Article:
World Chess Champions app on the Clash of Titans held from 11 to 30 November, of 2016, between reigning world champion Magnus Carlsen of Norway and Sergey Karjakin of Russia. While the later if 26 years old, the former is only 25 years. This world championship chess games title was a hard fought battle for two players, who have come of age in the computer era. All chessgames Carlsen Karjakin are included in the playable chess games world championship app for Android
Chessgames in World Chess Champions app:-
There will be 12 chessgames Carlsen Karjakin fight for the world crown, with each and every move avidly followed and analyzed by a global audience of hundreds of millions of chess fans. To win, a player must reach a score of 6.5 points. After 12 rounds, if the score is even, there will be tie-breaks in this Carlsen Karjakin chessgames fight.
Resume of Titans – matches in World Chess Champions app
Sergey Karjakin is 26 years old his date of birth is 12th January 1990. He was born in Simferopol, Ukraine. Where as Magnus Carlsen is 25 years old and born on 30. November 1990 in Tonsberg, Vestfold, Norway. They were chess prodigies. Sergey Karjakin became grand master at the age of 12 years and 7 months and still holds the record for being the youngest grand master of all time.
Magnus Carlsen was a bit slower to gain the grand master title. He secured it at the age of 13 years, 4 months and 27 days, which makes him the third youngest grand master of all time – the Indian Parimarjan Negi was five days younger when he won the title.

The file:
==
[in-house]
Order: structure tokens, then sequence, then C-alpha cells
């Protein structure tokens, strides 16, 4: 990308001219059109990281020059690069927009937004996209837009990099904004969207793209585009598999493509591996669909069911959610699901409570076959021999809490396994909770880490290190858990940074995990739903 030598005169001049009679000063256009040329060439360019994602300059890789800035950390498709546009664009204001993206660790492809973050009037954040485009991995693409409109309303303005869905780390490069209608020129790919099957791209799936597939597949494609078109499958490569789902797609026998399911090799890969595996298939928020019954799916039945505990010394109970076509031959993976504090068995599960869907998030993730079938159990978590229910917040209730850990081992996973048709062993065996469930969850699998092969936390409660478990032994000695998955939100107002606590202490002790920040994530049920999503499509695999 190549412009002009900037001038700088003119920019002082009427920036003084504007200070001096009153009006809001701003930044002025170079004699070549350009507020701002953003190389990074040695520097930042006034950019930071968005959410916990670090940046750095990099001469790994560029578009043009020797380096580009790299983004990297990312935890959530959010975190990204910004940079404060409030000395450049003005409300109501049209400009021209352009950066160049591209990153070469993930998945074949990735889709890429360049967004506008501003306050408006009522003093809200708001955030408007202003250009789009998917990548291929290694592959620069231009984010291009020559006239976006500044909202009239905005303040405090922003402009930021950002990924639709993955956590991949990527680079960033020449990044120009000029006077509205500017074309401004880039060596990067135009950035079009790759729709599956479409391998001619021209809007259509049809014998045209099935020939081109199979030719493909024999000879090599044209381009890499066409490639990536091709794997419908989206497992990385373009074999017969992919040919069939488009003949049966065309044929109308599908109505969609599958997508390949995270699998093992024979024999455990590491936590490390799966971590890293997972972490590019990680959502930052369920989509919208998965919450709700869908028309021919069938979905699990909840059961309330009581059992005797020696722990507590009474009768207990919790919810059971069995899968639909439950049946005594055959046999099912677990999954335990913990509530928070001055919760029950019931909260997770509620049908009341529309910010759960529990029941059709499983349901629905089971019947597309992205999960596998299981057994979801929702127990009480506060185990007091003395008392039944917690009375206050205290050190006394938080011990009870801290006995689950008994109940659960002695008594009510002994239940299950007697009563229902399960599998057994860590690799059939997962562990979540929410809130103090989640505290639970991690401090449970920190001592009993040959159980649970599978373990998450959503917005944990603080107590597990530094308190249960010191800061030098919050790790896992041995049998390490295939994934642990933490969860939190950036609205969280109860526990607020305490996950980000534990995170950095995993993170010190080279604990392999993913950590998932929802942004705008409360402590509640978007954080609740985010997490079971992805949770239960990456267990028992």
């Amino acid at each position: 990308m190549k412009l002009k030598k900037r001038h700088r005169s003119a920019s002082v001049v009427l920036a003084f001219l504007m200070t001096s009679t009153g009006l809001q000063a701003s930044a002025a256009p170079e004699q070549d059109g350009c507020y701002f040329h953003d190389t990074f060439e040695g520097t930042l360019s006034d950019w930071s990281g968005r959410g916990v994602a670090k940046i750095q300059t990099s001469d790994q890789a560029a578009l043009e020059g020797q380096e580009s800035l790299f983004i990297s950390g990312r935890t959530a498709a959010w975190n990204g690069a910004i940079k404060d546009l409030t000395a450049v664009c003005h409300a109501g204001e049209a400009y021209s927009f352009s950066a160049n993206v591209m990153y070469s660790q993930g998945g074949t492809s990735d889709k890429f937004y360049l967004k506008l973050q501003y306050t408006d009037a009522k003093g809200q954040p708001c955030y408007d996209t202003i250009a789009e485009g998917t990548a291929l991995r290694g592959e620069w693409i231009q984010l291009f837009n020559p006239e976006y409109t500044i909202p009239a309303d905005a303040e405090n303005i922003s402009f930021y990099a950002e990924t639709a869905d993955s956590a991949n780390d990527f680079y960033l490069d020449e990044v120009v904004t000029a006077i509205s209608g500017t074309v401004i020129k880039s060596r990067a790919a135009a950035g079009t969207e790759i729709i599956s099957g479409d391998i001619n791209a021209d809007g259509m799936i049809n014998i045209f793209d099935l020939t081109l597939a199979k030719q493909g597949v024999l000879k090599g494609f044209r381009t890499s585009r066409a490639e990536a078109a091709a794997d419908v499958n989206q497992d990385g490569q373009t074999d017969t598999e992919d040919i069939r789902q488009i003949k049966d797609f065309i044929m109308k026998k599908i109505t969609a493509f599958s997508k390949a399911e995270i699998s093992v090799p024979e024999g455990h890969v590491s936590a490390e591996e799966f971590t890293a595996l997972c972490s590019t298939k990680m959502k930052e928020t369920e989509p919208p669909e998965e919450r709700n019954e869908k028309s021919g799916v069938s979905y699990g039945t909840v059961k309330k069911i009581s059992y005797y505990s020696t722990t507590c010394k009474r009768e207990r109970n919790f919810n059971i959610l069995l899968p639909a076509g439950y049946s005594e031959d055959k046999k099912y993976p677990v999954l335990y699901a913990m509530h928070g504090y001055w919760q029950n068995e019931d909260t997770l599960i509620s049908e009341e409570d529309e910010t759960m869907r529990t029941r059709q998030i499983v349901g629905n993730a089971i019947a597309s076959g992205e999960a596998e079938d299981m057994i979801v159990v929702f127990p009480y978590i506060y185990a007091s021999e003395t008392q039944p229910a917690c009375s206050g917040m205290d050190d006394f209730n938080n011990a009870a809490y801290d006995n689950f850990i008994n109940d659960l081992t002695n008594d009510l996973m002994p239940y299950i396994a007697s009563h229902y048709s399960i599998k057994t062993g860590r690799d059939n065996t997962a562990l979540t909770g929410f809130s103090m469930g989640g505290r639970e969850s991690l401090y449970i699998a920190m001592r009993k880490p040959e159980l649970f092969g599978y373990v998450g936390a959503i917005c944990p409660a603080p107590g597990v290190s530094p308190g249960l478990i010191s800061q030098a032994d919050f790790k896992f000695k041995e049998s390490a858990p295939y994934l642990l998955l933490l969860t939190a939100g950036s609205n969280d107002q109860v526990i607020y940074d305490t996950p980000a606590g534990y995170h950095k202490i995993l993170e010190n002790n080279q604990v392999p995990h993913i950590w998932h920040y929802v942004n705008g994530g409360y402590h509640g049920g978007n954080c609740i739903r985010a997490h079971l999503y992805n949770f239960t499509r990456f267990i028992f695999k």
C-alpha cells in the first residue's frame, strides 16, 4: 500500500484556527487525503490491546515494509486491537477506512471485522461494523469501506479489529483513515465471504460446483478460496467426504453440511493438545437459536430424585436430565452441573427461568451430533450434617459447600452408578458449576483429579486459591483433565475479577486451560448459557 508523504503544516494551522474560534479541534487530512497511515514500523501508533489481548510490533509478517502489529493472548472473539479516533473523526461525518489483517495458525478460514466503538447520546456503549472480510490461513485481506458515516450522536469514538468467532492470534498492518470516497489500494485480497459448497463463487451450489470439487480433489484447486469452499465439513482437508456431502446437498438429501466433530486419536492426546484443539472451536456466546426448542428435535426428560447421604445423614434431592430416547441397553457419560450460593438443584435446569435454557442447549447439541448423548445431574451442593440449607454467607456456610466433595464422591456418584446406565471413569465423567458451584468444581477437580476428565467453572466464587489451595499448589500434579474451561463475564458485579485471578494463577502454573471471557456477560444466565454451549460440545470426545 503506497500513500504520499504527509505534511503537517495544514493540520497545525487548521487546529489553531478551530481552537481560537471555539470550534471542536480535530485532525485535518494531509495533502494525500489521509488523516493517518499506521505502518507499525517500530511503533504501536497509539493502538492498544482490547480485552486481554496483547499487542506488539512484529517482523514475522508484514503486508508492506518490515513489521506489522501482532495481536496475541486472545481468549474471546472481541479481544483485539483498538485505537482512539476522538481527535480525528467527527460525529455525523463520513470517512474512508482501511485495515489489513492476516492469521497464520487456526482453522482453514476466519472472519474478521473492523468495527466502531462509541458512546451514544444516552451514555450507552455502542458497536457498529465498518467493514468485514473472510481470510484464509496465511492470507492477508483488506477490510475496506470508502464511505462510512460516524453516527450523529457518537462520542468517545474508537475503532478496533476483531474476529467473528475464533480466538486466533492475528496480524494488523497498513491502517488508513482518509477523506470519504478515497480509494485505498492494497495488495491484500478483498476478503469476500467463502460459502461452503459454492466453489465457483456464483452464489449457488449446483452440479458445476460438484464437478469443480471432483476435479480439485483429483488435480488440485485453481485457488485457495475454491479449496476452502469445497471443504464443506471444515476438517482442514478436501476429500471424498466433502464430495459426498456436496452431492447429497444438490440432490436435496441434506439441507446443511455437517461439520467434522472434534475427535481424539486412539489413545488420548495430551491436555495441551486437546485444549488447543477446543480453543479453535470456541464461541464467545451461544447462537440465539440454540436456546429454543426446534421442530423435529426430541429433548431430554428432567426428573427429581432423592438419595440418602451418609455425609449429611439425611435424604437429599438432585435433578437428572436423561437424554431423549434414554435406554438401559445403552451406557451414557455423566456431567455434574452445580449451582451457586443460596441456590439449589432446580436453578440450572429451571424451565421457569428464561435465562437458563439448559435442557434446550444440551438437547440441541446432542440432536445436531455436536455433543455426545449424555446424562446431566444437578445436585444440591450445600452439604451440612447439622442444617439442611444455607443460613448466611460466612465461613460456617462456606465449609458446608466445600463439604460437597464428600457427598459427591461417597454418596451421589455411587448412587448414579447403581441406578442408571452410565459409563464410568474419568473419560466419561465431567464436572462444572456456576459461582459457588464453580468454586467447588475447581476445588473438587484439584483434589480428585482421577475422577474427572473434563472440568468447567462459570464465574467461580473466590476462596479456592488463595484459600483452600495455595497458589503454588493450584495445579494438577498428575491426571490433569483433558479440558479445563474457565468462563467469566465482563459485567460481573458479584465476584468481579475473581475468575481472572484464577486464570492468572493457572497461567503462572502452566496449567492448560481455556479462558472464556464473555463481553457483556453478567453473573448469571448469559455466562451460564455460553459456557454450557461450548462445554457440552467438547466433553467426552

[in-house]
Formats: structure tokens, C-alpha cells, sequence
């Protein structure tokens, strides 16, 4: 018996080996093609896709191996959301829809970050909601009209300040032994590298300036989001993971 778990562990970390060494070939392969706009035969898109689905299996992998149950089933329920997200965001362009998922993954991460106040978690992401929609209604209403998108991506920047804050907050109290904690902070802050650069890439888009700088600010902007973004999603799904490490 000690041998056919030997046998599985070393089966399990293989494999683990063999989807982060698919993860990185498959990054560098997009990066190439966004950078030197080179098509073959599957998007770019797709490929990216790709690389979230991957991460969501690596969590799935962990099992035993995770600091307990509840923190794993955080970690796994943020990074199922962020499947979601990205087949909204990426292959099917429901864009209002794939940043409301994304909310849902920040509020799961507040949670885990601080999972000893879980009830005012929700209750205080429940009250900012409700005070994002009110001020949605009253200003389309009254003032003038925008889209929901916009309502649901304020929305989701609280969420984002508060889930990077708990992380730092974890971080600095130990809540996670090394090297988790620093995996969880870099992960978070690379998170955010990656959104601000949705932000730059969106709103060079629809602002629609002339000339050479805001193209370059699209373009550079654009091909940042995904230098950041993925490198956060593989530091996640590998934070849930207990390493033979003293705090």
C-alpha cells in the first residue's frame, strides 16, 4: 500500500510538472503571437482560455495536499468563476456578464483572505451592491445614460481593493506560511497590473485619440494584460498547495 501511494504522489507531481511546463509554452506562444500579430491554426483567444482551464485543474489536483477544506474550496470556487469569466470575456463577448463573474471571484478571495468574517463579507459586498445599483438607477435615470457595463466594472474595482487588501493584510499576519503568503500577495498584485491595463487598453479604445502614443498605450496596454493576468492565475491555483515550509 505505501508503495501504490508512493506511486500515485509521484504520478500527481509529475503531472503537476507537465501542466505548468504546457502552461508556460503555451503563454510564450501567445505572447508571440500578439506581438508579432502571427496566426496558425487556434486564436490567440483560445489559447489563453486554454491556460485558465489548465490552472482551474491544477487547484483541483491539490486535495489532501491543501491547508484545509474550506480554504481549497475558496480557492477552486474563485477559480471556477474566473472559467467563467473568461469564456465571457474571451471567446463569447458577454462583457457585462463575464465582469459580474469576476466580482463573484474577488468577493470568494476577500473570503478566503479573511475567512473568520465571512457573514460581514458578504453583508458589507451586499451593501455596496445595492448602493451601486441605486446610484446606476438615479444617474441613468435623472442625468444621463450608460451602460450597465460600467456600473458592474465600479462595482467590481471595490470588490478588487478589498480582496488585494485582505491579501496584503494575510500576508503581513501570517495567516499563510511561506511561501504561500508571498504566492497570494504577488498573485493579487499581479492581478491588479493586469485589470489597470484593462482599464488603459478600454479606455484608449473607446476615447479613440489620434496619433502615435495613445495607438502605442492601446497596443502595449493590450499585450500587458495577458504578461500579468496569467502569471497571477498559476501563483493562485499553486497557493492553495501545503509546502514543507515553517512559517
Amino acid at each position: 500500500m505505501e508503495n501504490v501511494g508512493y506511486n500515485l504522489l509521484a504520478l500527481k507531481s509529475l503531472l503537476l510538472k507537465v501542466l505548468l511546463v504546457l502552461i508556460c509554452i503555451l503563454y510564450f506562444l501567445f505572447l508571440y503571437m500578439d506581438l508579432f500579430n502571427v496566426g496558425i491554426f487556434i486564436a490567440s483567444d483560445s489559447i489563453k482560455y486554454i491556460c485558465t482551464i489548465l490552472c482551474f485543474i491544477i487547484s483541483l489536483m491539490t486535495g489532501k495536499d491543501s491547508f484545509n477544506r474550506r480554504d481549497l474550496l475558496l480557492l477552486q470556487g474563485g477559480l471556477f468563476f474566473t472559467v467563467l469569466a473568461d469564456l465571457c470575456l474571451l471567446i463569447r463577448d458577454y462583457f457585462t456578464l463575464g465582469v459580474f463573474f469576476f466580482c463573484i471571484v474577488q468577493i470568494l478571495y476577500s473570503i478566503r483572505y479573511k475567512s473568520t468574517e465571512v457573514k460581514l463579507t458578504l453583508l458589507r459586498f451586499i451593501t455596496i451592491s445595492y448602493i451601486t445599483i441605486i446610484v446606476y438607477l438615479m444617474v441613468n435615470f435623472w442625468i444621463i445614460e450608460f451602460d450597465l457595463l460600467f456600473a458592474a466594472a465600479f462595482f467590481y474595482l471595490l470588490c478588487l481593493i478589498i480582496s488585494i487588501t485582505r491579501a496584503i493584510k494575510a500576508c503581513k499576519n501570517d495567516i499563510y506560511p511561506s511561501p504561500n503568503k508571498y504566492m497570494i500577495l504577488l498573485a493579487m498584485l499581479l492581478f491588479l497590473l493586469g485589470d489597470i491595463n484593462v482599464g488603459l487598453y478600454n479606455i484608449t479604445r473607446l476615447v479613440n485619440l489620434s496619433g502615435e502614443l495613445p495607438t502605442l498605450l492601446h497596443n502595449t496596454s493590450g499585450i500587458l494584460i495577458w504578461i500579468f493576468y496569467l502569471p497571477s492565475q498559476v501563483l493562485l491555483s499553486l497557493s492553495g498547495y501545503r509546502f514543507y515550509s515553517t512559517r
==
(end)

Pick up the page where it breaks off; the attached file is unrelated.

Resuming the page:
Keen contests between the two
It was on 18th January 2005, in Group-B of the Corus Tournament in Wijk aan Zee that Carlsen and Karjakin played their first game with classical time-control. After interesting and wild play – particularly from Carlsen who had White – the game was drawn after 40 moves.
A draw was also the result of their next four games, but five years after their first encounter, Carlsen scored a win. This time they played in Group-A of the Corus Tournament in Wijk aan Zee.
But two years later, in 2012, Karjakin managed to get revenge – again in Wijk aan Zee, but this time in the Tata Steel Tournament.
Maybe it is the rough climate of Wijk aan Zee in winter that makes Carlsen and Karjakin especially belligerent when playing there – at any rate, their third decisive encounter took place in the Tata Steel Tournament 2013. Creative pawn-sacrifices in an opposite-colored bishop ending that most experts had considered to be dead drawn helped Carlsen to an amazing win that made it to the textbooks.
Check out the chessgames carlsen karjakin games with the World Chess Champions app